A Preview of World Bio Markets USA

September 10, 2014

Mike Guggenheimer, President & CEO of RSC Bio Solutions

Leading industry events such as World Bio Markets USA allow me the opportunity to interact with colleagues and representatives from biobased fuel and chemical companies. At the upcoming conference in October, I have the privilege of presenting on the successful supply chain integration with biobased industrial market applications with Glenn King, Marketing Manager at Jacobsen. The presentation will cover how Jacobsen and RSC Bio Solutions worked together to successfully launch a profitable brand of biobased hydraulic fluids in the golf industry. As a preview to that presentation, I was asked by the conference to answer a few questions on biobased products and the future of the biobased industry and wanted to share them with you.

Just how important do you believe feedstock flexibility is for securing the longevity of a biobased company?

As a downstream player commercializing end use products using biobased raw materials, feedstock flexibility is important to the extent it increases supply availability without creating any inconsistency in the material. Often when we explore new materials it is important to understand capacity, lead times and delivery point options. If feedstock flexibility can create more capacity or more localized supply options, then it can be helpful. Sometimes this is even necessary for consideration as a new option. With that said, the longevity of our biobased business is far more dependent on our ability to create application value for end users than feedstock flexibility.

When it comes to biobased chemical off-taker market adoption which sectors are ahead of the curve and already using biobased chemicals regularly? What industry sector do you believe will become the ‘honey-pot’ for biobased chemical producers?

We see more uptake in biobased chemicals coming from sectors where biotechnology is solving primarily for a problem other than environmental sustainability or reducing dependence on petroleum. Sustainability programs—now ubiquitous—are driving interest in environmentally acceptable options, but the sectors really adopting biobased technology are driven by other issues, such as mitigating reputational risk, delivering health and safety benefits, complying with regulations or lowering operating costs. For example, we see adoption in industrial markets where heavy equipment is operating in sensitive environments such that a petroleum-based chemical spill or exposure could be costly, like offshore drilling vessels and work truck fleets. In consumer markets, a product that might come in close contact with a child or a pet—such as a household cleaner, where the benefits are focused on personal health and safety—is seeing faster commercialization. The honey-pot sectors are the ones where a biobased company can position a quick sustainability payback as a secondary or tertiary benefit behind some other kind of value delivered.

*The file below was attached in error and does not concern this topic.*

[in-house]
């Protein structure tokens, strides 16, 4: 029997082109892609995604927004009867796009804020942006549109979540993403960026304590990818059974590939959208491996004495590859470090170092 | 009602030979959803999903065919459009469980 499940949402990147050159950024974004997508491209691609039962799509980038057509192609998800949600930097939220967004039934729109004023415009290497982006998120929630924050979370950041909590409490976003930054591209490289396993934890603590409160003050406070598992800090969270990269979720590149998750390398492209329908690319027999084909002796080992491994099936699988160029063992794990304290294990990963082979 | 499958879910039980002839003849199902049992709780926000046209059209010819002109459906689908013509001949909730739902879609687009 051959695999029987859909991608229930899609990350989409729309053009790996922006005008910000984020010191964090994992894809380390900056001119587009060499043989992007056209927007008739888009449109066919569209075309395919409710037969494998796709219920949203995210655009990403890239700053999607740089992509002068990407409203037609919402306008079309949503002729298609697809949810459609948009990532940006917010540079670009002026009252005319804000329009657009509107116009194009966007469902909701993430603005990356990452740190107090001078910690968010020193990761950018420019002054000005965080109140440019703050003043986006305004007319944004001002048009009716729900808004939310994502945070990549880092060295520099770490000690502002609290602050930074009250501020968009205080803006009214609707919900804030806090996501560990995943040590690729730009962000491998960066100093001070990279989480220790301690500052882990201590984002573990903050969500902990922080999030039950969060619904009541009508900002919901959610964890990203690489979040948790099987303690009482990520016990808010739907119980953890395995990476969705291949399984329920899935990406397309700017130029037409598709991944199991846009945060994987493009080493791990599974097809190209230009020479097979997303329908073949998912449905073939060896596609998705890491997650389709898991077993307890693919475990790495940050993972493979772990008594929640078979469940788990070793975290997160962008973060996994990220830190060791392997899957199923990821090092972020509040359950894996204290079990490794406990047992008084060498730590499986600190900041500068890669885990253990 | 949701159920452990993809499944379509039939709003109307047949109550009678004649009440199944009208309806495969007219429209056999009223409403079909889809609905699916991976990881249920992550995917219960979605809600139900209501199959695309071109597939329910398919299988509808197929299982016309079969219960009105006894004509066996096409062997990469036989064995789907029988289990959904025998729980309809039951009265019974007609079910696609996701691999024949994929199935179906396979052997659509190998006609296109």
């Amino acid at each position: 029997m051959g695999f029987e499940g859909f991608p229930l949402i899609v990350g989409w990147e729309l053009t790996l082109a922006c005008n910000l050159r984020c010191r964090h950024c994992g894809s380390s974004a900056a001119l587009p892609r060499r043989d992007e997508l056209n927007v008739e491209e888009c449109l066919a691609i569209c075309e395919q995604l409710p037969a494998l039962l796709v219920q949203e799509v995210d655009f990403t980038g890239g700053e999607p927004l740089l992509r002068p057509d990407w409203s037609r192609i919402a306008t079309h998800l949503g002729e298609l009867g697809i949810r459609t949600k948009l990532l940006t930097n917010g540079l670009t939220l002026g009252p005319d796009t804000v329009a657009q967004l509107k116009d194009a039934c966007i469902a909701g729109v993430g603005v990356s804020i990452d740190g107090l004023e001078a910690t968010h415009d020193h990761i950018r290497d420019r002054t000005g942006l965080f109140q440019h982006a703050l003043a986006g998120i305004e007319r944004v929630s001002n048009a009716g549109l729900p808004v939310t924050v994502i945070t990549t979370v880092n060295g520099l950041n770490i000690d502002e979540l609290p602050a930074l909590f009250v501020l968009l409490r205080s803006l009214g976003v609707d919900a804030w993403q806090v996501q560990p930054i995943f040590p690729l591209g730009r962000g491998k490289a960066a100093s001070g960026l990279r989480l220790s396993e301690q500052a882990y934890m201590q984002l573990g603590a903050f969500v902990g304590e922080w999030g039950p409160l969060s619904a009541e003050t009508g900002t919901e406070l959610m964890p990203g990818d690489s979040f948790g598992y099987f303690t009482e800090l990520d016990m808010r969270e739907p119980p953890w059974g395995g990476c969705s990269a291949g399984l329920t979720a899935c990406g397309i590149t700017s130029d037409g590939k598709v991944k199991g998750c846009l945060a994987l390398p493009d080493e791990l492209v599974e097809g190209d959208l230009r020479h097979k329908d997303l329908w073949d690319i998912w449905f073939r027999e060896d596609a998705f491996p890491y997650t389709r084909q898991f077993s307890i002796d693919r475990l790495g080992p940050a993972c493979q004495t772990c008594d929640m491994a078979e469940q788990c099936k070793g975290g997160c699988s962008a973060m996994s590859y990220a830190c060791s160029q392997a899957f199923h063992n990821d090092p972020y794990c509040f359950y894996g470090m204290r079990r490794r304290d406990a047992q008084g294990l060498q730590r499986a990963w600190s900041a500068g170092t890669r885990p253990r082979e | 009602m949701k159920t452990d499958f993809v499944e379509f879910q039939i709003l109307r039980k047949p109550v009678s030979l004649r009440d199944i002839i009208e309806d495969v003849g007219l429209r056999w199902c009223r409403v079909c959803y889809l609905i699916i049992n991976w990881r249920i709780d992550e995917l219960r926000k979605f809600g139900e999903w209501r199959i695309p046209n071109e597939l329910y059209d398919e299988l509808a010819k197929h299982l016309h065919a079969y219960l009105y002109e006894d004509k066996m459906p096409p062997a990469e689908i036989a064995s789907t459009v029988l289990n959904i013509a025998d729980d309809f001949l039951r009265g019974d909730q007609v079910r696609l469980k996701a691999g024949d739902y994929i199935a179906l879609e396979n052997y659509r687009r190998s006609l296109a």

What role do you believe synthetic biology will have in advancing the biobased products available?

We are further downstream in the value chain, so this is a difficult question to answer. Broadly, research and development activity that leads to new ways to deliver chemistry which optimizes a combination of environmental safety, superior performance, and cost effectiveness should grow the overall market for alternatives to conventional chemistry. The industry is evolving. We can’t expect to replace all conventional, petroleum based chemistry with completely renewable, plant-based and biobased technology overnight. As momentum builds through commercial success of generally safer options, the adoption rate will accelerate across a range of technical solutions, including synthetic biology. At RSC Bio Solutions, we offer products that are derived primarily from plant-based ingredients for some applications. For other more rigorous applications the state-of-the-art biobased raw materials are insufficient from a performance standpoint and we work in the safest synthetic components possible to solve the user problem. The key to longer term advancement of industrial biotechnology is being able to deliver dependable solutions to show end users what is possible.

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